'Project Runway' saga isn't pretty, but cable biz staring

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Not even a catwalk catfight could prove as riveting as the behind-the-scenes sideshow that enveloped "Project Runway" last week.

With NBC Universal contesting in court the move of the unscripted series from its Bravo home to rival Lifetime, the TV industry has a war on it hands worthy of its own reality show.

But with all the attention on the boldfaced names battling over "Runway" -- Harvey Weinstein and Jeff Zucker -- there's a deeper shift of cable's aligned forces only true programming wonks can appreciate.

Picture ABC losing "Grey's Anatomy" -- that's what Bravo faces with the loss of "Runway," one of its longtime hits. While the network is no one-trick pony, possessing one of cable's deeper benches, "Runway" clearly was one of its marquee attractions.

Underlining the loss was the unfortunate timing of NBC Uni's obligatory pre-upfront ratings news release for the cable entertainment division. The unintended effect: touting just how key "Runway" was to Bravo's fortunes.

A better comparison than "Grey's" could be offered by more recent TV history. Think back to 2001 when "Buffy the Vampire Slayer" switched channels from the WB Network to UPN. The loss of the former network's signature hit spelled the death knell for a once-mighty brand.

"Runway" actually could end up being the second series to jump from NBC Uni to a Disney-owned property, given that sitcom "Scrubs" is likely on the move from NBC to ABC next season.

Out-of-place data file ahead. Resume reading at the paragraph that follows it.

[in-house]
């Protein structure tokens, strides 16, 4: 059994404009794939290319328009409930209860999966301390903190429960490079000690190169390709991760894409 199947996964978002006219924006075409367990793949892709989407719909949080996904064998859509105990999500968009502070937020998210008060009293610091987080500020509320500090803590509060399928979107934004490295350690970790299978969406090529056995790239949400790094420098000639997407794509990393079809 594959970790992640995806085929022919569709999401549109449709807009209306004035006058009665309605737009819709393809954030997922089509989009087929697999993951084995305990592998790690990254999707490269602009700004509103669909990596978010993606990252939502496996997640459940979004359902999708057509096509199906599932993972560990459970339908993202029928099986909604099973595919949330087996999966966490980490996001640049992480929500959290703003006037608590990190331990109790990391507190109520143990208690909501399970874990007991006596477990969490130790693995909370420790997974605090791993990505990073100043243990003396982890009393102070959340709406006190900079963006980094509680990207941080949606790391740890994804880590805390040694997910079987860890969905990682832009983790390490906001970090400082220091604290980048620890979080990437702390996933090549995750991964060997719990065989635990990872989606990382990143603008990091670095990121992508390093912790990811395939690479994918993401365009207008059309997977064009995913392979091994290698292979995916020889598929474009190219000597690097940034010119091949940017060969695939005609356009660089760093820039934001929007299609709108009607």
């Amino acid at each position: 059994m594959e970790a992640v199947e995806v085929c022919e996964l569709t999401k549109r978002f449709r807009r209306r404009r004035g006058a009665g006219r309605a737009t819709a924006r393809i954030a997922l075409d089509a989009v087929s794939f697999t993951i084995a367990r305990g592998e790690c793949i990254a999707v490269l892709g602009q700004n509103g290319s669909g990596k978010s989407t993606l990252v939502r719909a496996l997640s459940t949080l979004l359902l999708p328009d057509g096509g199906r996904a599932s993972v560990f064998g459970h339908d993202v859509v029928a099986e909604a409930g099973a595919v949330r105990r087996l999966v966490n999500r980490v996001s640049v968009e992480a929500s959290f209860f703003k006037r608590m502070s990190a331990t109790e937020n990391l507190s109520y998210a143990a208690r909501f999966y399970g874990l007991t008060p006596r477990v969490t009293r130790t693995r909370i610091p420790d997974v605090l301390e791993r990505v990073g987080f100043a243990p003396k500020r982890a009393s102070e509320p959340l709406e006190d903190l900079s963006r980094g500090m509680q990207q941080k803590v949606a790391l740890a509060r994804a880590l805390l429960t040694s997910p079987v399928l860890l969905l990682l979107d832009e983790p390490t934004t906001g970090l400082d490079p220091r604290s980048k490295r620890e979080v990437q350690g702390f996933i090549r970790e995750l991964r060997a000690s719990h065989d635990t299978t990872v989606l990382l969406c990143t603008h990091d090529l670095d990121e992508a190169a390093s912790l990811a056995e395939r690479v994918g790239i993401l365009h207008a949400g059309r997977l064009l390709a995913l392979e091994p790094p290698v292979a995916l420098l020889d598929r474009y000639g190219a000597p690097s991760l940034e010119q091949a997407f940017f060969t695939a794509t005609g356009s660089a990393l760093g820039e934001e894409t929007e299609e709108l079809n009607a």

The "Runway" fracas also might bolster Weinstein and Zucker's reputations as blustery tough guys, but this fight also is meaningful for executives that might not make headlines but are royalty within cable. The big winner has to be Lifetime CEO Andrea Wong, who has slowly been doing the programming equivalent of a facelift on the grandma of networks. She couldn't rightfully take credit for the network's latest hit, "Army Wives," because it was developed before her reign, but this one's on her.

And what of Oxygen? NBC Uni's latest acquisition now has to face off directly against its biggest competitor with an asset it brought to power. Ouch.

But before everyone assumes hat "Runway" will instantly take Lifetime to new heights, it's worth remembering that "Buffy" didn't exactly reverse UPN's misfortunes. "Buffy" already was five years old at that point, a mature age for a scripted series though by no means aged. That said, it's worth considering that "Runway" already has four years under its belt, and unscripted shows often age faster than scripted.

Switching networks will be the true test of time for "Runway," which just might be the kind of franchise that has legs longer than Heidi Klum. Last month, the Season 4 finale topped the previous year's ending by 9% in the 18-49 demographic, and the entire season run was up about the same. That's a healthy sign.

But if it's a false positive, maybe Bravo doesn't have that much to fret over. Think how quickly its former signature hit, "Queer Eye for the Straight Guy," melted down after running hot for a season or two. And recall that when Bravo pulled its own network switcheroo with HBO's "Project Greenlight," it didn't exactly cruise to the finish line.

What's most fascinating about this "Runway" saga is how it gives the lie to cable's most cherished principle: the power of the brand. Execs pretend that every show on their lineup is like a different page drawn from the same playbook, but look how easy it was in this case to simply staple "Runway" into the Lifetime lineup. Whether cable's grand dame can successfully trade its orthopedic shoes for Jimmy Choos, only time can tell.
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